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Matthew Radefeld & Dan Juengel
Matthew A. Radefeld and Daniel A. Juengel

Miranda rights do not actually grant you any rights

On Behalf of | Jan 7, 2021 | Criminal Law |

You’ve probably seen enough movies and television shows that you can recite the Miranda warning in your sleep. “You have the right to remain silent. You have the right to an attorney,” and so on. While we often think of this warning as our Miranda rights, it’s important to keep in mind that the warning doesn’t actually grant you these rights.

A reminder of your constitutional protections

It would be more appropriate to think of Miranda rights as a Miranda reminder. This is because the rights mentioned in the Miranda warning are already granted to you under the U.S. Constitution. The Fifth Amendment protects you from self-incrimination. In other words, the right to remain silent. The Sixth Amendment grants you the right to an attorney.

Why give a warning at all?

If you already have constitutionally-protected rights to begin with, why are you given a Miranda warning at all? In 1966, the U.S. Supreme Court held in Miranda v. Arizona that people who are placed under arrest should be made aware of their right to remain silent and their right to an attorney. The purpose behind this ruling was to prevent people from being coerced or tricked into a confession.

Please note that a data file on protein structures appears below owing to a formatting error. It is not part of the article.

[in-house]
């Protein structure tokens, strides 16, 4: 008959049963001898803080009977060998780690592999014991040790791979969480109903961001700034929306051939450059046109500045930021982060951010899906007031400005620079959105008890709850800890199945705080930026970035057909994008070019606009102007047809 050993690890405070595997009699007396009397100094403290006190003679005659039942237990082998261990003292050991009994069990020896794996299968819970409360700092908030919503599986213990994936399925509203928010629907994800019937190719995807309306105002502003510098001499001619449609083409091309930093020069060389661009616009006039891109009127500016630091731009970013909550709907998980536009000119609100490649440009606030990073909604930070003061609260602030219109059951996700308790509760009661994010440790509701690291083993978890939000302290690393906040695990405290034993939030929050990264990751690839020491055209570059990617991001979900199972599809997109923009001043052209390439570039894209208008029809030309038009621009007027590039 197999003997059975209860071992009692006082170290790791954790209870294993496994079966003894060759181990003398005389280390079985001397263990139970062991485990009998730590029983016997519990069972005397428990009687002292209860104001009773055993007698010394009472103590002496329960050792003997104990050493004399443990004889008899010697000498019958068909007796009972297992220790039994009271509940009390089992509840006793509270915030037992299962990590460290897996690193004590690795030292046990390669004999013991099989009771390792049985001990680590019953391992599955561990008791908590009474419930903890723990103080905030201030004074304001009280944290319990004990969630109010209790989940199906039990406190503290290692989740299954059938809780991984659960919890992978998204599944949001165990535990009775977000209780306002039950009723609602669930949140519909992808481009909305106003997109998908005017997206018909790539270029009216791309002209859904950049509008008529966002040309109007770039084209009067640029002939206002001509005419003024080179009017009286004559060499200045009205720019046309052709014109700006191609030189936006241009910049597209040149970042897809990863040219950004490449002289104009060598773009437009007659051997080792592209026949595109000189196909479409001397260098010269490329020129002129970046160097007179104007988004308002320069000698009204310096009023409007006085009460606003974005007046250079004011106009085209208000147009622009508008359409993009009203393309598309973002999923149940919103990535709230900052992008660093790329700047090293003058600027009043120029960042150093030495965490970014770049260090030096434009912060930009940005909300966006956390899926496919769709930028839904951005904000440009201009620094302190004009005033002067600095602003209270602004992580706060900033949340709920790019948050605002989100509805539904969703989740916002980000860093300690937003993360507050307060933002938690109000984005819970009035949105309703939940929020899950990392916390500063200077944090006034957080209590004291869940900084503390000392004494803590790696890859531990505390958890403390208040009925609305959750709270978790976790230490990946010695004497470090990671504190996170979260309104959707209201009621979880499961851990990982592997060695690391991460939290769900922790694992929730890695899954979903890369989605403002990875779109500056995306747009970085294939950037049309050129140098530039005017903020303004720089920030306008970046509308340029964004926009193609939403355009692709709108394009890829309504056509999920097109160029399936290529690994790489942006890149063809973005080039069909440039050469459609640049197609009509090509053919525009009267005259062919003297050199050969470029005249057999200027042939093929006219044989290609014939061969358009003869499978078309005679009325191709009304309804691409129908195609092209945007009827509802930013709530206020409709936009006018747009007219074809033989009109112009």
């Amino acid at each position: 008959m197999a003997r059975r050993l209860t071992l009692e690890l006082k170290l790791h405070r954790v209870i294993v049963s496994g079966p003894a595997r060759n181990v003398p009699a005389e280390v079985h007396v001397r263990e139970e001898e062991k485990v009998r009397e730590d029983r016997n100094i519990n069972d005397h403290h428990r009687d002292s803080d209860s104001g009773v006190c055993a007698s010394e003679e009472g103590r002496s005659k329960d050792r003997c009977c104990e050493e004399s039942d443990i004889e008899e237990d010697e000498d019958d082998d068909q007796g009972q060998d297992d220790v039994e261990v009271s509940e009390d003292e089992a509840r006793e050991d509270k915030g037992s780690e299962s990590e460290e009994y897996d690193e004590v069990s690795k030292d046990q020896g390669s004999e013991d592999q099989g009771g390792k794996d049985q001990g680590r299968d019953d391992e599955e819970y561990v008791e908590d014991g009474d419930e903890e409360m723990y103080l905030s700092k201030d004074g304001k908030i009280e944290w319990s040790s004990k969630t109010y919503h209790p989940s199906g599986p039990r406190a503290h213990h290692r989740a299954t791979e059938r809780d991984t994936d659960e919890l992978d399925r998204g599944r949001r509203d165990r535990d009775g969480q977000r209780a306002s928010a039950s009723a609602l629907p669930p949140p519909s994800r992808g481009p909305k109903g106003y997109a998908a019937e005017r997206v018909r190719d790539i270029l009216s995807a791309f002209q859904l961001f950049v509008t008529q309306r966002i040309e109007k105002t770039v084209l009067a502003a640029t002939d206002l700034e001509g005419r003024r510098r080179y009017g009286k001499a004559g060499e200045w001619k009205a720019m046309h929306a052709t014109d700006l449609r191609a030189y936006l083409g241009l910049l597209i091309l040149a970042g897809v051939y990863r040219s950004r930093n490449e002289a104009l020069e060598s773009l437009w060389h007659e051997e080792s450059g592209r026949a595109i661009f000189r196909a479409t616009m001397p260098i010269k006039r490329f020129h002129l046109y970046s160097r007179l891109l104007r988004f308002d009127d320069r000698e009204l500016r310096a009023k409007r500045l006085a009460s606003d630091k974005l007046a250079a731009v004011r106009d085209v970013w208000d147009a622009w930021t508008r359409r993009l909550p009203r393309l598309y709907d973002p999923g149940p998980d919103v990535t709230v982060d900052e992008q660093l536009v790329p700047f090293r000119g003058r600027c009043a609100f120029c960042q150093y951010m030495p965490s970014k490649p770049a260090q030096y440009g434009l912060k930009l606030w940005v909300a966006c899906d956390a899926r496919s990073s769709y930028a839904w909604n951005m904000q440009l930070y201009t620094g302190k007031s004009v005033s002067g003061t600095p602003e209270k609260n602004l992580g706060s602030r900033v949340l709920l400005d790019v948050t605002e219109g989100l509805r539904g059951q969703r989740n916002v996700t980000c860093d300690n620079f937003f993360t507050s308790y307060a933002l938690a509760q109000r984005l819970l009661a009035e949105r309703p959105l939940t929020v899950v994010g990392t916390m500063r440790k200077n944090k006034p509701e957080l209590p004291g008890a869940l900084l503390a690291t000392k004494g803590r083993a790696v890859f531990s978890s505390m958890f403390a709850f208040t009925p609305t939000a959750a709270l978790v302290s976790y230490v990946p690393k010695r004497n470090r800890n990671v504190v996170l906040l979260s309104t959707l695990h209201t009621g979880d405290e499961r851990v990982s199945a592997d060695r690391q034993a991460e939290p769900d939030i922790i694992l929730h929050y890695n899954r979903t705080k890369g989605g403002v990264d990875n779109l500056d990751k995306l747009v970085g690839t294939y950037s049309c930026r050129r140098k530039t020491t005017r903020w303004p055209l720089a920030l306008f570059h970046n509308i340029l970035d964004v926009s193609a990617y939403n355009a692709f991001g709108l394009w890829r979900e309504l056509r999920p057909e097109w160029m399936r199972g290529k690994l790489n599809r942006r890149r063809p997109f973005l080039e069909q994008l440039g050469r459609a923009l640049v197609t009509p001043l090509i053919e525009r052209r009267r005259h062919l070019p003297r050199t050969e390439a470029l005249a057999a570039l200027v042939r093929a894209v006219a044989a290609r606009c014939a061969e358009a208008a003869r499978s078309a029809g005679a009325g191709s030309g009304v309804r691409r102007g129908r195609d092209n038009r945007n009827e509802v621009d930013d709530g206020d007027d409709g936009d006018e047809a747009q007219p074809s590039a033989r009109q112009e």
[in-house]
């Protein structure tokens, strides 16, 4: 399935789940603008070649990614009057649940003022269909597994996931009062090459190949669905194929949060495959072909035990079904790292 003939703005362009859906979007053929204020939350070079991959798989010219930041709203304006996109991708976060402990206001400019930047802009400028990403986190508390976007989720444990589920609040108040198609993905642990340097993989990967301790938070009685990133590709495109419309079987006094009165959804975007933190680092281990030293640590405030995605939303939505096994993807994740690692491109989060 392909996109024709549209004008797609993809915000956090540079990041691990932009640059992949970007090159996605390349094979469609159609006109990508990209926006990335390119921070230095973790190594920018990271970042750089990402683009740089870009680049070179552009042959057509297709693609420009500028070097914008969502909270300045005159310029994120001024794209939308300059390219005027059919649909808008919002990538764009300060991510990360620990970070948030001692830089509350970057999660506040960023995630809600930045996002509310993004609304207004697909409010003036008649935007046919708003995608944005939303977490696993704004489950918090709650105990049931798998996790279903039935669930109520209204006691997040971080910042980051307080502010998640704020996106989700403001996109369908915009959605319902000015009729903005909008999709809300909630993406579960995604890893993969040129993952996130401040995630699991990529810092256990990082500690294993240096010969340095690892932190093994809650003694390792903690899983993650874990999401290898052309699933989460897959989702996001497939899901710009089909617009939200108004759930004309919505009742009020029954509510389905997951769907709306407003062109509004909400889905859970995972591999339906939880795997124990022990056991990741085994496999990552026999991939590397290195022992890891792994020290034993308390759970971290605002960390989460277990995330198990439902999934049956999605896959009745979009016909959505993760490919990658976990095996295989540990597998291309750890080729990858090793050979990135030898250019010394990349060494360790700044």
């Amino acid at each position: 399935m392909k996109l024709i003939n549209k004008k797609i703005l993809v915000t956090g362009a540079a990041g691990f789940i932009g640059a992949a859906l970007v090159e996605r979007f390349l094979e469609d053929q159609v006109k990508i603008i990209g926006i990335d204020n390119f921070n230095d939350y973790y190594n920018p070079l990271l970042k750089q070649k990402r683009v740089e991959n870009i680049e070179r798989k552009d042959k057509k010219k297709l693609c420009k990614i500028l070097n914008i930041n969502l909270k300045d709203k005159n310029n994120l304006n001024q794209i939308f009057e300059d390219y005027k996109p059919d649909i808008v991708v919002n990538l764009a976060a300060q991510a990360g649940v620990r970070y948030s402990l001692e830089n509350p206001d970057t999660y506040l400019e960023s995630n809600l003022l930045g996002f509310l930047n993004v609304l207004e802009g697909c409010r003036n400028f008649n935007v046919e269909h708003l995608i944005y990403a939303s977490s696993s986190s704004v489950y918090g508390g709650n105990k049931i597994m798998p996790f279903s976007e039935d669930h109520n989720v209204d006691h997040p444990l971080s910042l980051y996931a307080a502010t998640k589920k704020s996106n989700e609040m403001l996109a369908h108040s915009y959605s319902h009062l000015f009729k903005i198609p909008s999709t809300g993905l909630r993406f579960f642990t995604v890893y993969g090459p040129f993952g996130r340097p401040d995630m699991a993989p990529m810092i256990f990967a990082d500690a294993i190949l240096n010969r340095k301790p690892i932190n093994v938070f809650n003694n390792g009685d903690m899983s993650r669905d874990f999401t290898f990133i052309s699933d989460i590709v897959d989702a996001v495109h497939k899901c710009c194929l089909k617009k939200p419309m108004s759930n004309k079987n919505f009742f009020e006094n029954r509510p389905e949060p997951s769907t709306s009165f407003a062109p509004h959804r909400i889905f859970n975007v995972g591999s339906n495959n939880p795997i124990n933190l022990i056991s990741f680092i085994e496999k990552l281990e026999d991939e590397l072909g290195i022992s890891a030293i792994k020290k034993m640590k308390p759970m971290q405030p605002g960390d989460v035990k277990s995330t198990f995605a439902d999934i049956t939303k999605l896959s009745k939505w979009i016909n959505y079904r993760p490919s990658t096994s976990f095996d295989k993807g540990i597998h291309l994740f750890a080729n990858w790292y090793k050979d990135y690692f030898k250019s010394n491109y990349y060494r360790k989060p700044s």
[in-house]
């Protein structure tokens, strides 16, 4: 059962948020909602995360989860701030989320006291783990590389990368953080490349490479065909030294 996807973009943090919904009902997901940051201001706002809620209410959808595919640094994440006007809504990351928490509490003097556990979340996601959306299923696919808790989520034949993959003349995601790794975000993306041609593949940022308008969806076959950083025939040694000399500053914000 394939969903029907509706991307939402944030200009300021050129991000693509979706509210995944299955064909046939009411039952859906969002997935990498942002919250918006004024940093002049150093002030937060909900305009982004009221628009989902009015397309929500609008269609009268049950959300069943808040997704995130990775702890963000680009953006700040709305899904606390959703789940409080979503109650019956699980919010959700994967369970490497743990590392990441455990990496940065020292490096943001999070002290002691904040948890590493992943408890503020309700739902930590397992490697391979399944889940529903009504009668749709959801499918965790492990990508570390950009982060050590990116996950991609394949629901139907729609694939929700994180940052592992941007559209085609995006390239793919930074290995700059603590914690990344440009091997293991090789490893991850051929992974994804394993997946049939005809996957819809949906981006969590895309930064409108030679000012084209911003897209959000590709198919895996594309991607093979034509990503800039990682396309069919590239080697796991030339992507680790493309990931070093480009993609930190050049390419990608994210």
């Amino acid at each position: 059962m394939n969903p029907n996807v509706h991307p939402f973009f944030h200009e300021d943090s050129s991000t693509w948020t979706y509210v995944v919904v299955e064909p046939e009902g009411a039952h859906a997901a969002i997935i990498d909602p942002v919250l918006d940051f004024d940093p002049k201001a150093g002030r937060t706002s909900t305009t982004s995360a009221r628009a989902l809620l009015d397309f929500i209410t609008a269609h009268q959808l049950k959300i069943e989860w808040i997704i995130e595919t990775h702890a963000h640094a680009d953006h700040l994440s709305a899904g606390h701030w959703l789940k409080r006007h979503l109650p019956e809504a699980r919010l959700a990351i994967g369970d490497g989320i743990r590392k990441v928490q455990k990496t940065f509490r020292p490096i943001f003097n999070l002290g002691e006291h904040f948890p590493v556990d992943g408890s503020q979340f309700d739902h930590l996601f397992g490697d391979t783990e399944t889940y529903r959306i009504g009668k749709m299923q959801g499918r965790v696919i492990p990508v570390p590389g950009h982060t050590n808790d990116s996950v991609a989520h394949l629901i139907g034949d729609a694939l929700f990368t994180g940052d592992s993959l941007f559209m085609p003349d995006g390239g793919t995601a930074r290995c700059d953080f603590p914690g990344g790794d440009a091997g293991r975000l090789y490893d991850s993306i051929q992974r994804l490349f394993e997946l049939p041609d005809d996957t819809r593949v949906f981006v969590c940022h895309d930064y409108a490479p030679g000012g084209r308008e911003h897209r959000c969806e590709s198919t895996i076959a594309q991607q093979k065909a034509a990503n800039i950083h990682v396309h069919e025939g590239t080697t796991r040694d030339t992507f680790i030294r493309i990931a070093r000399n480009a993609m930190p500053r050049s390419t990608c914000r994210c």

It’s up to you to invoke your rights

Because the Miranda warning is only a warning, it’s your responsibility to invoke your rights. You will need to explicitly state that you intend to remain silent. You will also need to state that you want to have an attorney present.

You can invoke your rights at any time. You might choose to answer some initial questions posed by the police. If you believe you’re talking yourself into trouble, you can tell them you’re going to exercise your right to stay silent. Doing so should put an immediate end to all questioning.

If the police continue to question you after you’ve asserted your right to silence or after you’ve requested an attorney, any statements made from that point on may be inadmissible. In general, it’s good practice to invoke your rights as soon as you’re given a Miranda warning. At this point, a legal professional can help you protect your rights throughout the criminal justice process.